- Tara Judelle: I think the most important thing to improve flexibility is consistency. The body needs repetition and immersion in order to learn. If I were to give 2 basic poses to do everyday I would suggest standing forward bend with hands clasped behind the back (Uttansasana variation) and Pigeon prep with a thigh stretch (Eka Pada Raja Kapotasana prep, thigh stretch variation). If I were to do my own advanced flexibility sequence I would work Hanumanasana (Splits), Urdhva Danurasana (Upward facing bow), Eka Pada Raja Kapotasana (Full One Legged King Pigeon), Agnistambasana (Firelog Pose), Upavista Konasana (Extended angle seated forward bend).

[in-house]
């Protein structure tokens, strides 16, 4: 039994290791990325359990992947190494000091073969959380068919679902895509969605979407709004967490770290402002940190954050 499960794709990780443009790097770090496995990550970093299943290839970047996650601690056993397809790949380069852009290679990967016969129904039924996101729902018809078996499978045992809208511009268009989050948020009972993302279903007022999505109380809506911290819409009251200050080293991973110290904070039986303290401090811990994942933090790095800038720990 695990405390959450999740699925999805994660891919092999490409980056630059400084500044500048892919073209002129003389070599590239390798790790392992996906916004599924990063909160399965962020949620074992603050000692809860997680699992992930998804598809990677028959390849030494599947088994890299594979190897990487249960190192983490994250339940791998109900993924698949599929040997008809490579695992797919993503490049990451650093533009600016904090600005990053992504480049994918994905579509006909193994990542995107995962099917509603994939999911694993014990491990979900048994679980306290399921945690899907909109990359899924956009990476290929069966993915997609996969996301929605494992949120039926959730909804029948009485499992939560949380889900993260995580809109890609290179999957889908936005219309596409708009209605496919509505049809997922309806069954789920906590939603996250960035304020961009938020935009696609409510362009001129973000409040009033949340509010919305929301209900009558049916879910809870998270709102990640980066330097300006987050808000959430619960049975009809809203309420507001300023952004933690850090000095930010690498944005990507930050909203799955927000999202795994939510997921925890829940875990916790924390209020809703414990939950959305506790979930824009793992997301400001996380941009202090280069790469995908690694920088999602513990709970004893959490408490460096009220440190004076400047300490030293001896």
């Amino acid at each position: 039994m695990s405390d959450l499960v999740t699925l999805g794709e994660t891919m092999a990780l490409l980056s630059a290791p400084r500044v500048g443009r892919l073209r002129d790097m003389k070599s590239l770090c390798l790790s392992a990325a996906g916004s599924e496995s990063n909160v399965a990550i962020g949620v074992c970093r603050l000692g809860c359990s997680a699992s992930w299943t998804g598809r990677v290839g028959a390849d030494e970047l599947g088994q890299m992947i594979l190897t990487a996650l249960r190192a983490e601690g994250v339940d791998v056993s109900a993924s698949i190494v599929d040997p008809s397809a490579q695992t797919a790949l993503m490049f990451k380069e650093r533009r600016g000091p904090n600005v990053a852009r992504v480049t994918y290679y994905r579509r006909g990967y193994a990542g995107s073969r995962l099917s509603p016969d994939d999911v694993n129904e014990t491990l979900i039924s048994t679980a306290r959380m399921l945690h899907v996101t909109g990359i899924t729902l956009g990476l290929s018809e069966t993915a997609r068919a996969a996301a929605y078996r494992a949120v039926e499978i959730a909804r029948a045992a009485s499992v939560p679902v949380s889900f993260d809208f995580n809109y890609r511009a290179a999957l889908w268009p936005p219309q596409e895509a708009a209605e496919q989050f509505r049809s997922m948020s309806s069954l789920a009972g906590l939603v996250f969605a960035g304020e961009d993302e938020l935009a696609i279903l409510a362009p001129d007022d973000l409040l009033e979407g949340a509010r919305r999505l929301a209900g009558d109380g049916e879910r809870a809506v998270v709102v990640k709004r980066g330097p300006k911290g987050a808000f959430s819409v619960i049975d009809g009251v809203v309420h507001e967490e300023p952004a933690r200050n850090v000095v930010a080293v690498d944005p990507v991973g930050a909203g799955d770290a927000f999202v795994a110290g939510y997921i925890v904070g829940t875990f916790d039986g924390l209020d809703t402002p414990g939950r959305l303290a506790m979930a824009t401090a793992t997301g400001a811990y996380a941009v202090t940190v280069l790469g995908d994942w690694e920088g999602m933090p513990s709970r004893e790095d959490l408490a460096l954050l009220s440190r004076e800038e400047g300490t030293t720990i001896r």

- Kia Miller: This is a huge question as it depends on where you need the flexibility. Yoga is a balance between flexibility and strength, we may be strong in some area and flexible in others. The key is to lean to stabilize the more flexible area whilst opening and stretching where you are tight. Sun salutations are my favorite all round postures as they work all the major muscle groups and create heat in the body, which is key when we are looking to improve flexibility. Do at least 5 sun salutes, then hone in on the poses that help your area of tightness (ham string stretches, shoulder openers etc). Do this as a daily practice to receive optimum results. Be patient and create a positive affirming relationship with your body – this is where maximum results are gained.